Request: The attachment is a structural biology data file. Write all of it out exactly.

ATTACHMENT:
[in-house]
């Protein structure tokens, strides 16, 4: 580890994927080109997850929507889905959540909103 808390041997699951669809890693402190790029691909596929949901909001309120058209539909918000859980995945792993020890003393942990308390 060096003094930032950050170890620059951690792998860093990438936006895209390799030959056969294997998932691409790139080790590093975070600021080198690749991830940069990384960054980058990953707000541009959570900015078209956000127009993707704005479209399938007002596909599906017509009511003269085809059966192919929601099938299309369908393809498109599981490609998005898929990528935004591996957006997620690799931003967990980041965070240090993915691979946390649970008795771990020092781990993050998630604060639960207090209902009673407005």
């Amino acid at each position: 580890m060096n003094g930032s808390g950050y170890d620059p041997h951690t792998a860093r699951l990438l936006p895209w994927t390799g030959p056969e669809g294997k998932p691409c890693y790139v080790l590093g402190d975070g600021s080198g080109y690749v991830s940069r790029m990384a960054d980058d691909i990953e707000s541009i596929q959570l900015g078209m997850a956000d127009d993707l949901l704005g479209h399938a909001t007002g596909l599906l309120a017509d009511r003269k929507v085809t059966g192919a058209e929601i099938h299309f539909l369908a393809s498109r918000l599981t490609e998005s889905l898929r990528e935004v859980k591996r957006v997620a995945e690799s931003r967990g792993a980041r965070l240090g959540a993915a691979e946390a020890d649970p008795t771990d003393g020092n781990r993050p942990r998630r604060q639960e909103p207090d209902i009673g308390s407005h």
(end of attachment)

[in-house]
């Protein structure tokens, strides 16, 4: 580890994927080109997850929507889905959540909103 808390041997699951669809890693402190790029691909596929949901909001309120058209539909918000859980995945792993020890003393942990308390 060096003094930032950050170890620059951690792998860093990438936006895209390799030959056969294997998932691409790139080790590093975070600021080198690749991830940069990384960054980058990953707000541009959570900015078209956000127009993707704005479209399938007002596909599906017509009511003269085809059966192919929601099938299309369908393809498109599981490609998005898929990528935004591996957006997620690799931003967990980041965070240090993915691979946390649970008795771990020092781990993050998630604060639960207090209902009673407005």
């Amino acid at each position: 580890m060096n003094g930032s808390g950050y170890d620059p041997h951690t792998a860093r699951l990438l936006p895209w994927t390799g030959p056969e669809g294997k998932p691409c890693y790139v080790l590093g402190d975070g600021s080198g080109y690749v991830s940069r790029m990384a960054d980058d691909i990953e707000s541009i596929q959570l900015g078209m997850a956000d127009d993707l949901l704005g479209h399938a909001t007002g596909l599906l309120a017509d009511r003269k929507v085809t059966g192919a058209e929601i099938h299309f539909l369908a393809s498109r918000l599981t490609e998005s889905l898929r990528e935004v859980k591996r957006v997620a995945e690799s931003r967990g792993a980041r965070l240090g959540a993915a691979e946390a020890d649970p008795t771990d003393g020092n781990r993050p942990r998630r604060q639960e909103p207090d209902i009673g308390s407005h």